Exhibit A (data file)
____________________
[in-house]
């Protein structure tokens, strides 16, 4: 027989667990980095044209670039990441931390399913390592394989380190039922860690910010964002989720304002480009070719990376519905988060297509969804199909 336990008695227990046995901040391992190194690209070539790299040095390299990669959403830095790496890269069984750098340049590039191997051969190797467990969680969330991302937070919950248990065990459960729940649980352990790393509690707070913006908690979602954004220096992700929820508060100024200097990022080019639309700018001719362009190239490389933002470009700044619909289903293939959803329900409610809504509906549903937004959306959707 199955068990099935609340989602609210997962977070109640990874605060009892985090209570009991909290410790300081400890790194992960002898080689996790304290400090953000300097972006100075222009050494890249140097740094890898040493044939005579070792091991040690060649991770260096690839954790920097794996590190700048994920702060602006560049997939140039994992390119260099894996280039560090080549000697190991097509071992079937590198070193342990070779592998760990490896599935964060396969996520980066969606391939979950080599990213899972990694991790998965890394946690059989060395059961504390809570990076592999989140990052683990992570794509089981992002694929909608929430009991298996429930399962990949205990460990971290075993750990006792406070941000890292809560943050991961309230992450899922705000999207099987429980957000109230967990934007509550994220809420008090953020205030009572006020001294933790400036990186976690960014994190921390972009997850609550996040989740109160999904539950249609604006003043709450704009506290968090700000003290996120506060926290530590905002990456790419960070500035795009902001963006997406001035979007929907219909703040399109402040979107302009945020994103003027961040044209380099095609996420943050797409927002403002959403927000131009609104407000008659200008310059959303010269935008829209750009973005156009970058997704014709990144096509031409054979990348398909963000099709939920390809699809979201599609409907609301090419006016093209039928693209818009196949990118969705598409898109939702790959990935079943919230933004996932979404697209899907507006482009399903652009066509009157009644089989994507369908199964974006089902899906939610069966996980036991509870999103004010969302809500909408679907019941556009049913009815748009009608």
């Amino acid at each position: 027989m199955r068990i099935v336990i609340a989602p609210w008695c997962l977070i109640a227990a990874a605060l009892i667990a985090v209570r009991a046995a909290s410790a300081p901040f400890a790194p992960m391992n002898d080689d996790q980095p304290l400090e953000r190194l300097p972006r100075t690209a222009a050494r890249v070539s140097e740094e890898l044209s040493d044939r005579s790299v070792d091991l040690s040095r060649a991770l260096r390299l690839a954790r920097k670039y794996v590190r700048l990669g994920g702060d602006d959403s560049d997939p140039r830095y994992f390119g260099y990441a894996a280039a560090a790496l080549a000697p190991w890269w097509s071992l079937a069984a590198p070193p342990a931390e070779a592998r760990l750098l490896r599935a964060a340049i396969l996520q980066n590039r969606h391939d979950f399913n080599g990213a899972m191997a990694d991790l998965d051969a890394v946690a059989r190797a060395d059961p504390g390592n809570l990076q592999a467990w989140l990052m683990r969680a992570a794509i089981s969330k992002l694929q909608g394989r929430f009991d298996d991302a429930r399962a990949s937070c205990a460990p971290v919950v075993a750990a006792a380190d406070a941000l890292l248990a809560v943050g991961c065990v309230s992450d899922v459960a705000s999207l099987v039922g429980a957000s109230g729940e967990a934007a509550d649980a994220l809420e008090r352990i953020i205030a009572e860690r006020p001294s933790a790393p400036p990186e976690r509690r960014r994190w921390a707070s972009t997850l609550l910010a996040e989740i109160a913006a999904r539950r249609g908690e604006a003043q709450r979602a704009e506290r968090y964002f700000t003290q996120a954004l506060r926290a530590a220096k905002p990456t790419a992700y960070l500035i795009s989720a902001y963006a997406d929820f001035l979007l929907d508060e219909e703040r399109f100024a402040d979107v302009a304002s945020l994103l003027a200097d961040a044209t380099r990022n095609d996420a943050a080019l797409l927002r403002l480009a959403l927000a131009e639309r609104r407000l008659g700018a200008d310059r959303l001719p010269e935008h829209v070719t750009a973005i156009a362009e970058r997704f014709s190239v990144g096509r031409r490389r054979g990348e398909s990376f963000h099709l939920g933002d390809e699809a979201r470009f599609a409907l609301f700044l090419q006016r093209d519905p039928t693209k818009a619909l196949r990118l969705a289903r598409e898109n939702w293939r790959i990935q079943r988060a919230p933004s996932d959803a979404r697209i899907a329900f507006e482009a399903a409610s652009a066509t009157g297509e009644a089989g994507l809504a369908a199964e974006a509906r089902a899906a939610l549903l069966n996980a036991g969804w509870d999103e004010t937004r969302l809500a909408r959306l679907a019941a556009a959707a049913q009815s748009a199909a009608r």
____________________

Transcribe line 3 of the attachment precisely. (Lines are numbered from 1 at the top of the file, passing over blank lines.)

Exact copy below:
């Amino acid at each position: 027989m199955r068990i099935v336990i609340a989602p609210w008695c997962l977070i109640a227990a990874a605060l009892i667990a985090v209570r009991a046995a909290s410790a300081p901040f400890a790194p992960m391992n002898d080689d996790q980095p304290l400090e953000r190194l300097p972006r100075t690209a222009a050494r890249v070539s140097e740094e890898l044209s040493d044939r005579s790299v070792d091991l040690s040095r060649a991770l260096r390299l690839a954790r920097k670039y794996v590190r700048l990669g994920g702060d602006d959403s560049d997939p140039r830095y994992f390119g260099y990441a894996a280039a560090a790496l080549a000697p190991w890269w097509s071992l079937a069984a590198p070193p342990a931390e070779a592998r760990l750098l490896r599935a964060a340049i396969l996520q980066n590039r969606h391939d979950f399913n080599g990213a899972m191997a990694d991790l998965d051969a890394v946690a059989r190797a060395d059961p504390g390592n809570l990076q592999a467990w989140l990052m683990r969680a992570a794509i089981s969330k992002l694929q909608g394989r929430f009991d298996d991302a429930r399962a990949s937070c205990a460990p971290v919950v075993a750990a006792a380190d406070a941000l890292l248990a809560v943050g991961c065990v309230s992450d899922v459960a705000s999207l099987v039922g429980a957000s109230g729940e967990a934007a509550d649980a994220l809420e008090r352990i953020i205030a009572e860690r006020p001294s933790a790393p400036p990186e976690r509690r960014r994190w921390a707070s972009t997850l609550l910010a996040e989740i109160a913006a999904r539950r249609g908690e604006a003043q709450r979602a704009e506290r968090y964002f700000t003290q996120a954004l506060r926290a530590a220096k905002p990456t790419a992700y960070l500035i795009s989720a902001y963006a997406d929820f001035l979007l929907d508060e219909e703040r399109f100024a402040d979107v302009a304002s945020l994103l003027a200097d961040a044209t380099r990022n095609d996420a943050a080019l797409l927002r403002l480009a959403l927000a131009e639309r609104r407000l008659g700018a200008d310059r959303l001719p010269e935008h829209v070719t750009a973005i156009a362009e970058r997704f014709s190239v990144g096509r031409r490389r054979g990348e398909s990376f963000h099709l939920g933002d390809e699809a979201r470009f599609a409907l609301f700044l090419q006016r093209d519905p039928t693209k818009a619909l196949r990118l969705a289903r598409e898109n939702w293939r790959i990935q079943r988060a919230p933004s996932d959803a979404r697209i899907a329900f507006e482009a399903a409610s652009a066509t009157g297509e009644a089989g994507l809504a369908a199964e974006a509906r089902a899906a939610l549903l069966n996980a036991g969804w509870d999103e004010t937004r969302l809500a909408r959306l679907a019941a556009a959707a049913q009815s748009a199909a009608r």